Controversy as Nadal defeats Goffin in Monte Carlo

Rafael Nadal's seemingly unstoppable march towards a 10th Monte-Carlo Masters title continued on Saturday as he defeated David Goffin 6-3, 6-1 – although the victory was marred by a moment of controversy involving the chair umpire.

Goffin was coming off an impressive victory over Novak Djokovic, and was expected to provide Nadal with a stern challenge. While it did not turn out that way, the result might have been different but for a controversial decision from chair umpire Cedric Mourier.

The initial signs had looked very promising for the Belgian. He earned two early break points in the first game of the match, and though he did not convert either of them, he did break on his next opportunity as he opened up a 3-1 lead.

Then came the moment of controversy. With Goffin on game point serving for a 4-2 lead, Mourier ruled a Nadal shot was in after examining the wrong mark in the clay. The Hawkeye system, which is not being used by officials on clay, showed the ball was long.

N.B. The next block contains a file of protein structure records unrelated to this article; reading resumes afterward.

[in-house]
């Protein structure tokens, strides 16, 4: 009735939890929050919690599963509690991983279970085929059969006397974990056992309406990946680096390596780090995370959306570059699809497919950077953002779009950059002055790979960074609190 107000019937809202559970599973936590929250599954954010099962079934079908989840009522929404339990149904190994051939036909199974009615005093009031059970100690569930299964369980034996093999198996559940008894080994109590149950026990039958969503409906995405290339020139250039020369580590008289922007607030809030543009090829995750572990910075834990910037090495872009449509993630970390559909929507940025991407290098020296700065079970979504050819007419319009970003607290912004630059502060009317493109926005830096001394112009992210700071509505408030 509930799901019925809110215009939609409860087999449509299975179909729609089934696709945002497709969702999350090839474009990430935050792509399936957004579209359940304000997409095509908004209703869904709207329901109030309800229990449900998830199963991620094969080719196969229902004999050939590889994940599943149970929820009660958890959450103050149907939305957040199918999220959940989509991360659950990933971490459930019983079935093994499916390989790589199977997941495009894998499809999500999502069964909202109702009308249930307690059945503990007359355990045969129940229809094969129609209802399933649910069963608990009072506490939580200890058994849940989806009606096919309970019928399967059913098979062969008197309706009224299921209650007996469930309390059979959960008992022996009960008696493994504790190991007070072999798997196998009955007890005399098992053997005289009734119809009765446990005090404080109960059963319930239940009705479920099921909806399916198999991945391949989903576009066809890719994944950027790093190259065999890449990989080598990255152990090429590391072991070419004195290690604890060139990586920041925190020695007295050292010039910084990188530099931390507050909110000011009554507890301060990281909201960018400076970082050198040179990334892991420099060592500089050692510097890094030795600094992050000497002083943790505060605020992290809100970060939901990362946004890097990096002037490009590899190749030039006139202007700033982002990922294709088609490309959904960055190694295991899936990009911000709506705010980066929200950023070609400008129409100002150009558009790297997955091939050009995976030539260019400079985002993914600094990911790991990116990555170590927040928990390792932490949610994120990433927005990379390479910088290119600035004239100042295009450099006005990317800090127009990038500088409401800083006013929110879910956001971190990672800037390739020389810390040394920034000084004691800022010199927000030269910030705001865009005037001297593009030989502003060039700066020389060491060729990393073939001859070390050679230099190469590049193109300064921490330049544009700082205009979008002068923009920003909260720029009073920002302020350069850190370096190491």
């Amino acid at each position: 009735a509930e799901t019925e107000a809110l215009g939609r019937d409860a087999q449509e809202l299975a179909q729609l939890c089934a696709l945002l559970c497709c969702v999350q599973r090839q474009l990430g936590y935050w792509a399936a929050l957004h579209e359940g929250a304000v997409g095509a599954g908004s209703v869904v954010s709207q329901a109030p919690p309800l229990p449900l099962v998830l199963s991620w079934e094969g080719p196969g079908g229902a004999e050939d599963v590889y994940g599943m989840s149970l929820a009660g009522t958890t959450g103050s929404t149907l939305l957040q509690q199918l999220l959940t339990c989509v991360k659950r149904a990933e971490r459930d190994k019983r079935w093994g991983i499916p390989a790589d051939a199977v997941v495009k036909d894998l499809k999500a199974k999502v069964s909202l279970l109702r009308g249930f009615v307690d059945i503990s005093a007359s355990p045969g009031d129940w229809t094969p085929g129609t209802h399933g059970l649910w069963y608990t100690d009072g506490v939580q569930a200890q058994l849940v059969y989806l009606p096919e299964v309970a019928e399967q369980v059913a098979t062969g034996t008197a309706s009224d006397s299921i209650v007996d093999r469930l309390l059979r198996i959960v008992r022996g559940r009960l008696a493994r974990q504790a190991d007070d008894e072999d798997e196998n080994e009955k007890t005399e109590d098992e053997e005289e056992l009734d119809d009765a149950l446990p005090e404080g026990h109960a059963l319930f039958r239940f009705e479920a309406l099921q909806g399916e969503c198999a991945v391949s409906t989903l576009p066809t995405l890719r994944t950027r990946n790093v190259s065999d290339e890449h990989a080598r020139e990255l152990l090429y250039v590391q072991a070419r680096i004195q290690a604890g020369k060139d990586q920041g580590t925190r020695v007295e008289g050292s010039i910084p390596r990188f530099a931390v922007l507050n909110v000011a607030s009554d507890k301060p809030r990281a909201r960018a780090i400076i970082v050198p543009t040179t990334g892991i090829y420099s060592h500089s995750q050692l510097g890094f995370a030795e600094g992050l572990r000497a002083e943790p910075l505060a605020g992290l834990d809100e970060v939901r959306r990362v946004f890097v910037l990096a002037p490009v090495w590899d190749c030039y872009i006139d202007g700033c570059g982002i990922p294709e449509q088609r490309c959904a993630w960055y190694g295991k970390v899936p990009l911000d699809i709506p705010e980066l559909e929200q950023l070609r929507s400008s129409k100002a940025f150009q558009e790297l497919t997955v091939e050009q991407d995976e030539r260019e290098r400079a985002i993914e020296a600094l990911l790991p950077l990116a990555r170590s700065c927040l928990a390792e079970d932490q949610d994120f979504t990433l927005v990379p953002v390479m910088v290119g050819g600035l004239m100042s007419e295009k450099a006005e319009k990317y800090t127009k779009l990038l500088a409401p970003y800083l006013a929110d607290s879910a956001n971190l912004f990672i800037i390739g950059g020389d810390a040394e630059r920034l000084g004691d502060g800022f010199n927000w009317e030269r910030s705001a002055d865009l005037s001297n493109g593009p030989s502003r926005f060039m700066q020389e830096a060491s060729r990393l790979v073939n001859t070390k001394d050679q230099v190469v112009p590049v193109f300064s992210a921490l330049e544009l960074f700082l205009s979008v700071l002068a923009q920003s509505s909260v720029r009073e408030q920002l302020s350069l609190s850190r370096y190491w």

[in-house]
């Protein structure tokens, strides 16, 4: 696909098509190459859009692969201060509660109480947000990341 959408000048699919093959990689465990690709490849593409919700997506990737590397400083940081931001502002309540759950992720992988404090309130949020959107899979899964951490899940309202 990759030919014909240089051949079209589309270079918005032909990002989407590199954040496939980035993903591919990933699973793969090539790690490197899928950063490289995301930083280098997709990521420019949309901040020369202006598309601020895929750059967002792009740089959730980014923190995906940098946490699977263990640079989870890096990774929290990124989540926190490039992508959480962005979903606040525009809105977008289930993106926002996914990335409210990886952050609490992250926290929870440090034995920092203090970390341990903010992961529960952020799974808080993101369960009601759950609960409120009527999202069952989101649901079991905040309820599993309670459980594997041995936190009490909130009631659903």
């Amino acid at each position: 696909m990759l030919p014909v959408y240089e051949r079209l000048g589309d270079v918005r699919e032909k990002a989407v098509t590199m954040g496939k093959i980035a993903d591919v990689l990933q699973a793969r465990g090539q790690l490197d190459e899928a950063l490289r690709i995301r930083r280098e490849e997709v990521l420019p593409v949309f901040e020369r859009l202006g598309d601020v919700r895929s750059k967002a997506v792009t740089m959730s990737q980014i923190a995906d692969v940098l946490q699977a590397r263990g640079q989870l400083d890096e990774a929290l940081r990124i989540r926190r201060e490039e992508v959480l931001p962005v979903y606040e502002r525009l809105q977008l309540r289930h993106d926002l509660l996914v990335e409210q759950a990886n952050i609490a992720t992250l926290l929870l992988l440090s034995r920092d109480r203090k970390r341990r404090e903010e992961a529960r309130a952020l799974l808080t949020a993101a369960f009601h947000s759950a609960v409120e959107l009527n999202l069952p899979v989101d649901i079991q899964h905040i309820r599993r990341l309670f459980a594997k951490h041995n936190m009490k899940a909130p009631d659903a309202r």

The decision appeared to disrupt Goffin. He battled bravely but finally relented to hand Nadal the break, and the Spaniard never looked back.

He would break again two games later for a 5-3 lead before serving out the first set in routine fashion.

The second set saw Goffin win just one game as Nadal steamrolled his way to match point courtesy of three straight breaks, sealing the result with a stunning backhand winner down the line.

The 30-year-old Nadal is now one match win away from becoming the first man in the Open Era (since April 1968) to earn 10 tournament titles.

Standing between him and that goal is countryman Albert Ramos-Vinolas.

The 15th seed has already claimed one major scalp at this tournament by beating World No 1 Andy Murray earlier in the week, and he kept his run going with a 6-3, 5-7, 6-1 semi-final victory over Frenchman Lucas Pouille.

The two players have only met on two previous occasions, in Barcelona in 2013 and 2015, with Nadal coming out on top on both times.

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